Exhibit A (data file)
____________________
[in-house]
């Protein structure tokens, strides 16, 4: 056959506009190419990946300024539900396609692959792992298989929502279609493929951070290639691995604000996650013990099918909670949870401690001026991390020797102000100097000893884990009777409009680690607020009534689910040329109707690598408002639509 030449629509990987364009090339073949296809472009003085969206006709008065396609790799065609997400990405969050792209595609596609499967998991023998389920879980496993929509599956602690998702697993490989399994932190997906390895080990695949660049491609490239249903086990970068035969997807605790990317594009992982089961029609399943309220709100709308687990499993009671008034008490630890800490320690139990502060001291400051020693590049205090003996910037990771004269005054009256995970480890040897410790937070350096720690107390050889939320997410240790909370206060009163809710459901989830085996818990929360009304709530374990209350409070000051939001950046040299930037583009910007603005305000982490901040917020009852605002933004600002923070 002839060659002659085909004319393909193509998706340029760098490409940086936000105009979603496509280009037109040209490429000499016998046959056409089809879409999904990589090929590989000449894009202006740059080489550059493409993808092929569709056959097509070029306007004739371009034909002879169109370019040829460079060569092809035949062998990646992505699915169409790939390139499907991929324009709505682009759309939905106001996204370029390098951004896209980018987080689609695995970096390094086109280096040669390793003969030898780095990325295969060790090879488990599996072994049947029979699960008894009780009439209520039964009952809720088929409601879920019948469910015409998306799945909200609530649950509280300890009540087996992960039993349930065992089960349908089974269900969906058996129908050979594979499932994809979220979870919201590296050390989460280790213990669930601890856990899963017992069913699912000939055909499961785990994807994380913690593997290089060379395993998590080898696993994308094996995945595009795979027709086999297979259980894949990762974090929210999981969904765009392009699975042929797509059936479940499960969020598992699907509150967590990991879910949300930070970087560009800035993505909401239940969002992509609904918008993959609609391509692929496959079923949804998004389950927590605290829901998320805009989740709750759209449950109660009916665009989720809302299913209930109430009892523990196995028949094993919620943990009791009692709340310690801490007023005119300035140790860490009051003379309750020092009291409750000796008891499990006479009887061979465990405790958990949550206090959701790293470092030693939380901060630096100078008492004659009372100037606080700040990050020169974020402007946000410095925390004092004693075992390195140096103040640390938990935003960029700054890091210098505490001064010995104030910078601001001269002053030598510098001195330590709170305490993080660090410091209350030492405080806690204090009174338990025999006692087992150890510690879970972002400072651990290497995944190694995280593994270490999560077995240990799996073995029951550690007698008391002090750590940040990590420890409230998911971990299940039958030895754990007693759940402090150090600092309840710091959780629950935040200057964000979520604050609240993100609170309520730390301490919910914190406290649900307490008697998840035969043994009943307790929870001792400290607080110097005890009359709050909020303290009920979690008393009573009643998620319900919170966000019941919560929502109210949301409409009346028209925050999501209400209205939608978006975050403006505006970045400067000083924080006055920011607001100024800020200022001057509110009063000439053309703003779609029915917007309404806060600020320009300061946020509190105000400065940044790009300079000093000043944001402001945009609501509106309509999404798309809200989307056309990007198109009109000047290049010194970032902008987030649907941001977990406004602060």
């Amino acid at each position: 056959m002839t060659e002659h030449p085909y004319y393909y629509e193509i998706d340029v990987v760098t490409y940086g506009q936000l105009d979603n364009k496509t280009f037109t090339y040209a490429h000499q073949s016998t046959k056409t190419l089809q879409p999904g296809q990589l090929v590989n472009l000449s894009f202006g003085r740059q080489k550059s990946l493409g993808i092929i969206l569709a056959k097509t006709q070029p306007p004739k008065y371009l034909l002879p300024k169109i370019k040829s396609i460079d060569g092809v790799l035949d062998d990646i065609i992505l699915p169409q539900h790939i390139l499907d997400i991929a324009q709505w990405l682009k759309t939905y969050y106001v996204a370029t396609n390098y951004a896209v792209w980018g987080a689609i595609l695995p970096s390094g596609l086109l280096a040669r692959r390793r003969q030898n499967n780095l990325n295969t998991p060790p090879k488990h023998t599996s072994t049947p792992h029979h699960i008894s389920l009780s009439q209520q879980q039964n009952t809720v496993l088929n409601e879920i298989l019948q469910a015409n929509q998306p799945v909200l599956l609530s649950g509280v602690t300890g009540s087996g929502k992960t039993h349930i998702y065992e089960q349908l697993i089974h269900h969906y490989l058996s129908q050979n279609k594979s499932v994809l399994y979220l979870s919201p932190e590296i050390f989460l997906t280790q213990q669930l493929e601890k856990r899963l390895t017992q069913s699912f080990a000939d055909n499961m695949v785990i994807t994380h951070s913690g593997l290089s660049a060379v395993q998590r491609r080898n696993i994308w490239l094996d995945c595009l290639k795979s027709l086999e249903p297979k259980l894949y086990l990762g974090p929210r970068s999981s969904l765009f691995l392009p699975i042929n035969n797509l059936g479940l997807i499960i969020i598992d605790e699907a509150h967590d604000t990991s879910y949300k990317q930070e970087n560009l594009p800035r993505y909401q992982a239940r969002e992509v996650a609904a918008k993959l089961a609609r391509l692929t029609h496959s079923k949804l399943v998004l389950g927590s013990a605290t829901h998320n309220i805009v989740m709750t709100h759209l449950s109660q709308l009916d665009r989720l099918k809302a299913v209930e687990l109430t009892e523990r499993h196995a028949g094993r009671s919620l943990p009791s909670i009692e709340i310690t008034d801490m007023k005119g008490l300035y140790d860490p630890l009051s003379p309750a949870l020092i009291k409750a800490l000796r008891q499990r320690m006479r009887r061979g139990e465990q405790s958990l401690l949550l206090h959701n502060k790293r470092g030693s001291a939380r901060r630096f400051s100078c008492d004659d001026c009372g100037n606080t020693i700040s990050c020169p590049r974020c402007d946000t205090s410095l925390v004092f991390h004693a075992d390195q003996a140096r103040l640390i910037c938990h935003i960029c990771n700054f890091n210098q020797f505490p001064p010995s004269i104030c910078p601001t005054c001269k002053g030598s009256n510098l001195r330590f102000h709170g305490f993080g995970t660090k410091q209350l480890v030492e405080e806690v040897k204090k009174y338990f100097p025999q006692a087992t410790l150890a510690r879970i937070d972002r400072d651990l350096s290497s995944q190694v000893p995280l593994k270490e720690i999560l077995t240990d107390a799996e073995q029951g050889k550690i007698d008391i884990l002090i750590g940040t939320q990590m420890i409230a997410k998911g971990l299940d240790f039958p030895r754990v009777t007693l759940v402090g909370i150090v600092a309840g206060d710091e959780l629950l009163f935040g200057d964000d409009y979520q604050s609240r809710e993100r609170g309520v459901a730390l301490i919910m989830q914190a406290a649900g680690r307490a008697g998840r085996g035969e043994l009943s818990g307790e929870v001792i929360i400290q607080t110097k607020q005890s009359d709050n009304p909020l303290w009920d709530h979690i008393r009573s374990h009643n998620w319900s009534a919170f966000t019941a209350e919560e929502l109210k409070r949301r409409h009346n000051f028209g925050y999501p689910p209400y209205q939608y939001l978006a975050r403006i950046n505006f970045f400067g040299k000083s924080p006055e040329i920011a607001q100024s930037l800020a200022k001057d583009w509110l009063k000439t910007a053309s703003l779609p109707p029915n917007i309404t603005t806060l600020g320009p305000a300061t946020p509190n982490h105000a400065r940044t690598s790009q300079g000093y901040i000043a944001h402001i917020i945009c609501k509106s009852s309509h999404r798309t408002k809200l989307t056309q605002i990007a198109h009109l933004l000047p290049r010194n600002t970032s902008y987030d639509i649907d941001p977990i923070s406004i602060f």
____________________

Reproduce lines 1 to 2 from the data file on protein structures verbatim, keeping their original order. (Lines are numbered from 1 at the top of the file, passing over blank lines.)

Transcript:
[in-house]
């Protein structure tokens, strides 16, 4: 056959506009190419990946300024539900396609692959792992298989929502279609493929951070290639691995604000996650013990099918909670949870401690001026991390020797102000100097000893884990009777409009680690607020009534689910040329109707690598408002639509 030449629509990987364009090339073949296809472009003085969206006709008065396609790799065609997400990405969050792209595609596609499967998991023998389920879980496993929509599956602690998702697993490989399994932190997906390895080990695949660049491609490239249903086990970068035969997807605790990317594009992982089961029609399943309220709100709308687990499993009671008034008490630890800490320690139990502060001291400051020693590049205090003996910037990771004269005054009256995970480890040897410790937070350096720690107390050889939320997410240790909370206060009163809710459901989830085996818990929360009304709530374990209350409070000051939001950046040299930037583009910007603005305000982490901040917020009852605002933004600002923070 002839060659002659085909004319393909193509998706340029760098490409940086936000105009979603496509280009037109040209490429000499016998046959056409089809879409999904990589090929590989000449894009202006740059080489550059493409993808092929569709056959097509070029306007004739371009034909002879169109370019040829460079060569092809035949062998990646992505699915169409790939390139499907991929324009709505682009759309939905106001996204370029390098951004896209980018987080689609695995970096390094086109280096040669390793003969030898780095990325295969060790090879488990599996072994049947029979699960008894009780009439209520039964009952809720088929409601879920019948469910015409998306799945909200609530649950509280300890009540087996992960039993349930065992089960349908089974269900969906058996129908050979594979499932994809979220979870919201590296050390989460280790213990669930601890856990899963017992069913699912000939055909499961785990994807994380913690593997290089060379395993998590080898696993994308094996995945595009795979027709086999297979259980894949990762974090929210999981969904765009392009699975042929797509059936479940499960969020598992699907509150967590990991879910949300930070970087560009800035993505909401239940969002992509609904918008993959609609391509692929496959079923949804998004389950927590605290829901998320805009989740709750759209449950109660009916665009989720809302299913209930109430009892523990196995028949094993919620943990009791009692709340310690801490007023005119300035140790860490009051003379309750020092009291409750000796008891499990006479009887061979465990405790958990949550206090959701790293470092030693939380901060630096100078008492004659009372100037606080700040990050020169974020402007946000410095925390004092004693075992390195140096103040640390938990935003960029700054890091210098505490001064010995104030910078601001001269002053030598510098001195330590709170305490993080660090410091209350030492405080806690204090009174338990025999006692087992150890510690879970972002400072651990290497995944190694995280593994270490999560077995240990799996073995029951550690007698008391002090750590940040990590420890409230998911971990299940039958030895754990007693759940402090150090600092309840710091959780629950935040200057964000979520604050609240993100609170309520730390301490919910914190406290649900307490008697998840035969043994009943307790929870001792400290607080110097005890009359709050909020303290009920979690008393009573009643998620319900919170966000019941919560929502109210949301409409009346028209925050999501209400209205939608978006975050403006505006970045400067000083924080006055920011607001100024800020200022001057509110009063000439053309703003779609029915917007309404806060600020320009300061946020509190105000400065940044790009300079000093000043944001402001945009609501509106309509999404798309809200989307056309990007198109009109000047290049010194970032902008987030649907941001977990406004602060």